An Army veteran from the Houston area who drove to Washington D.C. with an assault rifle, body armor and gas mask pleaded guilty to a felony Monday and was sentenced to 13 months in federal prison for his involvement in the 2021 insurrection at the U.S. Capitol, according to the U.S. Attorney's Office for the District of Columbia.
Joshua Lollar, 41, of Spring, pleaded guilty to obstruction of an official proceeding and began serving his prison sentence immediately, according to federal prosecutors, who said he also was sentenced to 12 months of supervised release and ordered to pay $2,000 in restitution.
Lollar's defense attorney, Brian McDaniel, did not immediately respond to an email Tuesday seeking comment. Lollar took responsibility for his actions and expressed regret in a May 16 sentencing memorandum filed in court by McDaniel.
"Mr. Lollar recognizes the serious nature of the offense to which he will plead guilty," the memorandum states. "He feels deep remorse and pervasive shame for the conduct that has brought him before the court and understands that he must now make amends to society, his family and the country."
At least three other Houston-area men have been convicted for their involvement in the riot at the Capitol building on Jan. 6, 2021, when a crowd of supporters of then-President Donald Trump disrupted a joint session of Congress and attempted to prevent lawmakers from certifying the 2020 presidential election results in favor of Joe Biden. Christian Cortez of Seabrook was sentenced to four months in prison last May after pleading guilty to civil disorder, Joshua Lee Hernandez of Houston pleaded guilty last November to two felony crimes and Shane Jenkins of Houston was found guilty in March of seven felony crimes and two misdemeanors.
Five people died during the insurrection, which injured more than 100 police officers and resulted in millions of dollars in damages and losses, according to federal court records. More than 1,000 people have been arrested in nearly all 50 states for crimes related to the riot, with more than 320 people having been charged with assaulting or impeding law enforcement, according to the U.S. Department of Justice.
In the aforementioned sentencing memorandum, in which McDaniel asked Judge Tanya S. Chutkan to give Lollar a home confinement sentence as opposed to prison time, McDaniel suggested Lollar was motivated by Trump's false claims that the 2020 election was stolen from him.
"Mr. Lollar, like many of those who were called to (Washington) by former President Trump and his supporters, were the unfortunate pawns used to advance the lofty and illegal political goals of those desperately hoping to hold on to power," McDaniel wrote. "This on the backs of those who had been indoctrinated with false information. Mr. Lollar's love of country, evidenced by his military service, was abused and now he will be called upon to accept his punishment while those who are responsible for the orchestration of this event, in large part, have and apparently will avoid any level of accountability."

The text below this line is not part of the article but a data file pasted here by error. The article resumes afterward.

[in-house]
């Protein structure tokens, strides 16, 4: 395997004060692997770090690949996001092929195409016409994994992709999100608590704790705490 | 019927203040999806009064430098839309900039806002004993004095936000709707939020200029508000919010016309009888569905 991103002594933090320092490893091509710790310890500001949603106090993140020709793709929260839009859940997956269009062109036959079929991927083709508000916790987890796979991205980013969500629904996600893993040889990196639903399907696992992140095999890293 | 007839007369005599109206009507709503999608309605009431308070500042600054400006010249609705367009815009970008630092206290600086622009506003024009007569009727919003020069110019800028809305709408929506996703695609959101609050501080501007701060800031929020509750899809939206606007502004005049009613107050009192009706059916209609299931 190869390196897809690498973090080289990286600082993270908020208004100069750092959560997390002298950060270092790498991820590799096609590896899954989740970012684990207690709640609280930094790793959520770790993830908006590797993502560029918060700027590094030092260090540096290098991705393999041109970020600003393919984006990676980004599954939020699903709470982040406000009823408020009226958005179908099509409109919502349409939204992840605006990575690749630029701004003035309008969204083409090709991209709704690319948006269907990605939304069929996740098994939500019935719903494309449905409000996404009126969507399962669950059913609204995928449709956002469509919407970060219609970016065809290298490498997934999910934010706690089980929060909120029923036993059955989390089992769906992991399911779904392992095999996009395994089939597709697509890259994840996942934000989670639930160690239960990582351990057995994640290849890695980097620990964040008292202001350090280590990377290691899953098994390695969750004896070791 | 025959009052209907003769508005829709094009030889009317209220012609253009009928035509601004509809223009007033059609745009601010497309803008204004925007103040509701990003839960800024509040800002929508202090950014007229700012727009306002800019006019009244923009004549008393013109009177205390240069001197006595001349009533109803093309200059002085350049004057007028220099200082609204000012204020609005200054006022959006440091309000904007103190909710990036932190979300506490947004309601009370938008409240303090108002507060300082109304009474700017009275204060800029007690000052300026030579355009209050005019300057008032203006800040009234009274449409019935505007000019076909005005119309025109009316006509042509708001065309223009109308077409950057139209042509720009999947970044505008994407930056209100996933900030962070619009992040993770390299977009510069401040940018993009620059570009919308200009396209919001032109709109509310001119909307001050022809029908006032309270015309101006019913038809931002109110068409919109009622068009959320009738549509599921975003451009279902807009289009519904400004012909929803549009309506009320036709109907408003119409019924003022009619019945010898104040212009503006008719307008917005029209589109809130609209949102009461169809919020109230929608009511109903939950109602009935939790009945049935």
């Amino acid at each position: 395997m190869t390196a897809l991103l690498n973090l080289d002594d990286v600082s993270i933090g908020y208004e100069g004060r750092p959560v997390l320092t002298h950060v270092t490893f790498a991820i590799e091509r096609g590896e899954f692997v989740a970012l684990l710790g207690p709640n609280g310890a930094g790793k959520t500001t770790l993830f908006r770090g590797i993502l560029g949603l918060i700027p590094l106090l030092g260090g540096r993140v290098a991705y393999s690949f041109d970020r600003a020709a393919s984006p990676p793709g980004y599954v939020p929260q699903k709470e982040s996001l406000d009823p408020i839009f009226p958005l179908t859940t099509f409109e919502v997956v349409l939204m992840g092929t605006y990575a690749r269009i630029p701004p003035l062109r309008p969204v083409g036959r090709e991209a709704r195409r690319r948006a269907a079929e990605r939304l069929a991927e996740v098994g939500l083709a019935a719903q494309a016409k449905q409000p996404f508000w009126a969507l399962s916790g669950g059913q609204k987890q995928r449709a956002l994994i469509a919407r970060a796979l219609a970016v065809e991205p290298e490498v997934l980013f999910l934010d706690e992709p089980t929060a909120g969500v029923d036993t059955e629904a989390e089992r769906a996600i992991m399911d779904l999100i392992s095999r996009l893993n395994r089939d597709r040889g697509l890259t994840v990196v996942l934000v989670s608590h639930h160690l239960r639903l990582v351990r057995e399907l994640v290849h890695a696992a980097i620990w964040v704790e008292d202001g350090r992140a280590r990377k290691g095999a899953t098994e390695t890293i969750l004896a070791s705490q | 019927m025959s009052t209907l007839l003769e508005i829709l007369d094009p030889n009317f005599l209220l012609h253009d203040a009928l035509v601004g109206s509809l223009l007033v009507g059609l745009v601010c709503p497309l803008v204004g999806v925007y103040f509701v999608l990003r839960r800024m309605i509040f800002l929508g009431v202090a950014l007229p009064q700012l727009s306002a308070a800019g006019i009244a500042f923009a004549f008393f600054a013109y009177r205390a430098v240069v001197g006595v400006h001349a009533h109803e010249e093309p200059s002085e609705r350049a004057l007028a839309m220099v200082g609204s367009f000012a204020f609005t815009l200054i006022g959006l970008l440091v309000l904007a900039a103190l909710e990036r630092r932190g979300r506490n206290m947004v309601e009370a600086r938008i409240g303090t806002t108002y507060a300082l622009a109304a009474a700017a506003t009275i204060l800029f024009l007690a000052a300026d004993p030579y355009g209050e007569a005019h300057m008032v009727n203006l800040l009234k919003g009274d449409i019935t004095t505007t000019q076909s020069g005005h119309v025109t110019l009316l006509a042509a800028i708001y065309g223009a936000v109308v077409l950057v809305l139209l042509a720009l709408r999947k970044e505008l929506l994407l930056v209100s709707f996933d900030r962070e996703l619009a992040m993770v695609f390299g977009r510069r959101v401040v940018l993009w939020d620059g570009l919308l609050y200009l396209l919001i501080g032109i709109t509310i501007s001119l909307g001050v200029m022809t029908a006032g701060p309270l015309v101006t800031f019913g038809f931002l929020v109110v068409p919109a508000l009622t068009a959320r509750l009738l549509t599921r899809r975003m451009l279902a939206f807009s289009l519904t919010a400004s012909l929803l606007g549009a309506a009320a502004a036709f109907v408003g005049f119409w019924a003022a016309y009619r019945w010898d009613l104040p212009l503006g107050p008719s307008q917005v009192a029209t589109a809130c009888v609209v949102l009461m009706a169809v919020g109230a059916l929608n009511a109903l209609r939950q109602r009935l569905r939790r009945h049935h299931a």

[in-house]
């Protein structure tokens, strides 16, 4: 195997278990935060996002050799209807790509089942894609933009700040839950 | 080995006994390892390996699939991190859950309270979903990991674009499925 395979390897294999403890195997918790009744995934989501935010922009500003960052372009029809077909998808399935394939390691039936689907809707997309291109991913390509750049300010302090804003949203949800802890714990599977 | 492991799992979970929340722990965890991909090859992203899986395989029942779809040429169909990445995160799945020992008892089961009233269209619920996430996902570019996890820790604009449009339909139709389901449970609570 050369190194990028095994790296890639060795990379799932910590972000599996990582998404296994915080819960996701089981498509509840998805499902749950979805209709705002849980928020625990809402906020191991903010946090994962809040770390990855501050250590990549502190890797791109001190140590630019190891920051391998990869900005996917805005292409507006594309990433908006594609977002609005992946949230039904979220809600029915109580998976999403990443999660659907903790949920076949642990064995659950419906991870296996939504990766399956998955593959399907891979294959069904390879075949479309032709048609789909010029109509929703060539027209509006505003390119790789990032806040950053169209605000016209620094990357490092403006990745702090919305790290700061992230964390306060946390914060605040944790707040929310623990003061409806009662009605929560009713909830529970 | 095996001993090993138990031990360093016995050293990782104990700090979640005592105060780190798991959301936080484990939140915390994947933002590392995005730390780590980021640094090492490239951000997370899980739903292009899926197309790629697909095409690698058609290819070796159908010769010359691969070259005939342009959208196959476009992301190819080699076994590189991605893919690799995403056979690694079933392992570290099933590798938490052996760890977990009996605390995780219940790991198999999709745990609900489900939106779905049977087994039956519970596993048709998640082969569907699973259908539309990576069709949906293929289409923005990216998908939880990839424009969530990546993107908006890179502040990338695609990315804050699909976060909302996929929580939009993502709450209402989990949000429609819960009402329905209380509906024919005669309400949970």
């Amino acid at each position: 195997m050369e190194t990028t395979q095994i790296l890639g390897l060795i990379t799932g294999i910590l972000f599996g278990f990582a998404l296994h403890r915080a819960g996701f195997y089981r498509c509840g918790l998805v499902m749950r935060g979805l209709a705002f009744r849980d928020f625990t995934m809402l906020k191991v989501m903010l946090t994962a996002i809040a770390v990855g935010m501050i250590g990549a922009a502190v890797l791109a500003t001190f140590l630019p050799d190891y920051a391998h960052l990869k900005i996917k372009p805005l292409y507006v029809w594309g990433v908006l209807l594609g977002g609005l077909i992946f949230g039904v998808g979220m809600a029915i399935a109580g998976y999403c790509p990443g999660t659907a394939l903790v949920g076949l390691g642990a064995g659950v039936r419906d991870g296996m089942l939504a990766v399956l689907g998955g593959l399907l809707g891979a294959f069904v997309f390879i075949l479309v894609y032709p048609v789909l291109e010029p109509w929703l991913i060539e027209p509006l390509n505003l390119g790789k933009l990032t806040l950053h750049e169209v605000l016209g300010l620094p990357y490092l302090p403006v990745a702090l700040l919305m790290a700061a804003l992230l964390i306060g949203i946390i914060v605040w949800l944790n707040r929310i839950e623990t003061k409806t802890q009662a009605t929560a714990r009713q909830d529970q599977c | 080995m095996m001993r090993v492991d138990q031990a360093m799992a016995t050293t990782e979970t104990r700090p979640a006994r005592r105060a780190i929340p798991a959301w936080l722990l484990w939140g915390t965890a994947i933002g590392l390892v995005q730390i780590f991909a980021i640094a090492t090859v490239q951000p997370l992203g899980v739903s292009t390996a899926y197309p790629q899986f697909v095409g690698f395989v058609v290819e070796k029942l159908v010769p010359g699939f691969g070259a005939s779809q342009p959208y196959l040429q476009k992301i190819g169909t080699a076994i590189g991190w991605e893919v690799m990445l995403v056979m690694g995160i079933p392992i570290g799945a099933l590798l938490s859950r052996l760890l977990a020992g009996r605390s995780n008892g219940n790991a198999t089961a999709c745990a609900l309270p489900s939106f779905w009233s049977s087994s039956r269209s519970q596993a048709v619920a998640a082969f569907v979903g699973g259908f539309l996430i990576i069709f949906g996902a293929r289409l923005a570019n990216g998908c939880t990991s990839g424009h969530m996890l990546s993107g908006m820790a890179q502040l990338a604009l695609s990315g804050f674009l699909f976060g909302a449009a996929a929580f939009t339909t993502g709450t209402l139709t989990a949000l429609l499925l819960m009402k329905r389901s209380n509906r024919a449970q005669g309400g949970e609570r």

Lollar, who served in the Army from 2001-07, was incriminated by his own social media posts and text messages as well as admissions to federal investigators in the aftermath of the insurrection, court documents show. He traveled alone from Spring to Arlington, Virginia, in the days leading up to the riot, bringing an AR-15 assault rifle, gas mask, body armor vest, gloves and backpack, according to prosecutors, who claim Lollar sent a text message while en route that said, "We are going to try to save the country."
Lollar attended Trump's "Stop the Steal" rally on Jan. 6, 2021, and later followed a mob of Trump supporters to the Capitol building, where at different points he donned his gas mask, body armor vest and a red "Keep America Great" cap, court records show. Lollar physically engaged police officers multiple times while at the Capitol, using his arms and torso to push or restrict the movements of officers, and documented his actions with a series of videos, photos and written posts on Facebook, one of which said, "Just got gassed and fought with cops that I never thought would happen," according to court documents.
A little before 5:30 p.m. that day – about two hours after Lollar exited the Capitol building – one of his Facebook friends contacted the FBI and alerted the agency to his posts, court documents show. A Facebook user believed to be Lollar's sister wrote on his page that night, advising him to delete the incriminating posts from his account, according to court records.
FBI agents interviewed Lollar at his Spring home on Jan. 11, 2021, when they also obtained records from Facebook related to his account, and arrested Lollar four days later, court records show.